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Prioritize Plant Health from Start to Finish to Advance Yields

WESTFIELD, Ind. (Oct. 18, 2023) – Late-season plant health is critical to a smooth harvest and maximizing yield potential. It’s not something that just “happens.” Keeping your corn crop healthy all the way to harvest takes planning, hybrid selection, fertility management and fungicide.

“It’s an investment that pays off — especially in challenging years,” says AgriGold Agronomist Jeff Morey. In years when drought and heat stress the crop, he has witnessed a 10- to 20-bushel-an-acre advantage.

Late-season plant health starts with hybrid selection
Plant health should influence farmers’ corn hybrid decisions. “Farmers with a lot of acres to combine need that corn plant standing well into October. They should look for genetics with good late-season plant health, stalk quality and standability,” Morey advises. “You’ll find those ratings in our seed guide.”

“A fungicide application is a must for hybrids with lower plant health ratings and on disease-prone acres,” he adds. “You’ll also want to make sure you have good fertility, including getting nitrogen into those plants when they need it.”

Fungicide’s ability to improve standability at harvest has made them popular in Morey’s Iowa territory. “Farmers recognize the need for fungicides and genetics with strong plant health to ensure the plant is standing later in the season,” he says.

Recognize disease can be a lingering threat
Stalk health issues can date back to the start of the growing season. “The longer corn takes to emerge, the more potential for disease to infect the plant,” Morey explains. “If infection occurs early and the environment is right, disease can have an immediate impact on yield.”

If the environment is not conducive, a plant can be infected early in the season with no immediate impact. However, that doesn’t mean the threat goes away.

“A crop may look healthy for much of the season, leading a farmer to opt against a fungicide application,” Morey says. “But if late-season drought stresses the crop or nitrogen runs low, the disease that infected the plant early in the season can flare, degrading stalk quality and harvestability.”

The lesson is twofold:

  1. Think twice before bypassing a fungicide application.
  2. Don’t rush planting.

“If you’re able to plant your crop within a 10-day window, don’t rush,” Morey says. “There’s no need to push planting earlier if it means fighting wet, cool conditions that can translate to yield loss and standability issues come harvest.”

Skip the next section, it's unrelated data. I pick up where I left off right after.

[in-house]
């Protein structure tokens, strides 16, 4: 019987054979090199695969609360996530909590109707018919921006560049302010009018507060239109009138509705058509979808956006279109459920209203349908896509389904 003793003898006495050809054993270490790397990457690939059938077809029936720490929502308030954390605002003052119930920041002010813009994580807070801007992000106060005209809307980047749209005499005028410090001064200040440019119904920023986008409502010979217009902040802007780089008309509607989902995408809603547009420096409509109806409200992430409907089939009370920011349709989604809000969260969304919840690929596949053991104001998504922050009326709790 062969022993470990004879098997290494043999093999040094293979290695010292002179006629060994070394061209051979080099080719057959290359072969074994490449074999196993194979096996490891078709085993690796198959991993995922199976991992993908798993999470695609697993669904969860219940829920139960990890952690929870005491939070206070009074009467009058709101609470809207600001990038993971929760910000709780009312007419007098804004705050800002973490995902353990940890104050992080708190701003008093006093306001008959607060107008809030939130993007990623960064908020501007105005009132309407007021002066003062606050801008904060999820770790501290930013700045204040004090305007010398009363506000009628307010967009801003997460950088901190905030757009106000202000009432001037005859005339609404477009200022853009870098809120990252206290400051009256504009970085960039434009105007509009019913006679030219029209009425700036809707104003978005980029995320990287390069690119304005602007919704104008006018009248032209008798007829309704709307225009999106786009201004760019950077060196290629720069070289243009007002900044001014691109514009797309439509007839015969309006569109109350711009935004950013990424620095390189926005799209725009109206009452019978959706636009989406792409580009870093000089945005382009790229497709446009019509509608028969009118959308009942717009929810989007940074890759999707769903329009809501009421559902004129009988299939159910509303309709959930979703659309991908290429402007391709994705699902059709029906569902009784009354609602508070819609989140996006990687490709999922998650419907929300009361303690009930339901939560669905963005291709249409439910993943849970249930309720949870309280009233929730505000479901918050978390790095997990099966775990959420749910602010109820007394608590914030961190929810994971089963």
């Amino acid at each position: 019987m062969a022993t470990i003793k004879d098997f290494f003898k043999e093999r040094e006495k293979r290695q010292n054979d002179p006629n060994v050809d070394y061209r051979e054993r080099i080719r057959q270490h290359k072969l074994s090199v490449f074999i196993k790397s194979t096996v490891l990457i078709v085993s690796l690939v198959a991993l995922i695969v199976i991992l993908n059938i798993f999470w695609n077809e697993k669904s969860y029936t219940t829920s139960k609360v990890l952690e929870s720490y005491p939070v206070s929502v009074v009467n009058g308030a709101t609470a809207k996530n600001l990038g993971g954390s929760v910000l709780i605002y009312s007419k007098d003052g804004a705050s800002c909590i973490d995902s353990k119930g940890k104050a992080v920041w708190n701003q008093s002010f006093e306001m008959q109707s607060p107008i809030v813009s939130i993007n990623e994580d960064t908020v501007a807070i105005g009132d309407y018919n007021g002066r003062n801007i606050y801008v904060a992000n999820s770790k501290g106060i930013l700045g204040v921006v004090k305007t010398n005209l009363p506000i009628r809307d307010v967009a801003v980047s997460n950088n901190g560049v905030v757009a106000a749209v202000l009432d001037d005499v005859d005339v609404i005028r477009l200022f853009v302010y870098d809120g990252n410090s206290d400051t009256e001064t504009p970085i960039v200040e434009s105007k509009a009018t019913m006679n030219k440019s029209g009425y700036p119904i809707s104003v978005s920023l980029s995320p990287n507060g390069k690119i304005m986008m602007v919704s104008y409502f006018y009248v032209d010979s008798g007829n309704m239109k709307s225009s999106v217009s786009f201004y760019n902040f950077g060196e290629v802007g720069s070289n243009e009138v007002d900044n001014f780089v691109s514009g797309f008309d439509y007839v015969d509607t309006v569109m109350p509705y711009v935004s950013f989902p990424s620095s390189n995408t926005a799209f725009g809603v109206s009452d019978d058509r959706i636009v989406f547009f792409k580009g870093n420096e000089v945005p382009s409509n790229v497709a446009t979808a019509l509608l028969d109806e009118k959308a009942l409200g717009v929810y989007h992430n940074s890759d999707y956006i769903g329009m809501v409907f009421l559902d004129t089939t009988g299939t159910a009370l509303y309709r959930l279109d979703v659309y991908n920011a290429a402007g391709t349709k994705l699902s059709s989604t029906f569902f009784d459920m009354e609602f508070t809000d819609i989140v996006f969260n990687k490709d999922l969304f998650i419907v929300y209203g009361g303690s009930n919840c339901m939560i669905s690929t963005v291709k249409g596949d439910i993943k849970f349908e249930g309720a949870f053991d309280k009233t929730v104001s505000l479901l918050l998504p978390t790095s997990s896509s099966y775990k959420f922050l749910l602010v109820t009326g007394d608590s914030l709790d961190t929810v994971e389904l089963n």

Additional considerations for corn-on-corn and no-till acres
Farmers with corn-on-corn or no-till acres should be especially vigilant regarding disease threats. “These acres are subject to more disease pressure, so farmers should make sure to choose hybrids with good plant health,” Morey says.

Traits with good corn rootworm protection, such as Duracade®, SmartStax® and SmartStaxPro®, are also important on these vulnerable acres.

Don’t fret about a later harvest
There is still discussion about whether applying fungicide to a 108-day relative maturity hybrid will make it act more like a 110-day. That is a possibility, Morey says. “But if you have a green plant that stayed healthy to the end of the season, it should pay off in yield. It also tends to lead to a decent dry down.”

Morey asks, “If it’s going to dry down and stand in the field, what’s your concern?” Plus, extending the growing season has soil health benefits. He points out, “The best thing for soil health is to have plants growing on it.”

Take stock at harvest and plan for next season
Morey encourages farmers to keep a notepad handy throughout harvest. “Keep record of how products fared in terms of plant health,” he says. “When harvest wraps up, talk with your agronomist and see if your experience matched what they heard from other farmers. Then use that to make decisions that work well for your farm next season.”

For more support choosing hybrids that will thrive from emergence until the combines roll, reach out to your local AgriGold agronomist.

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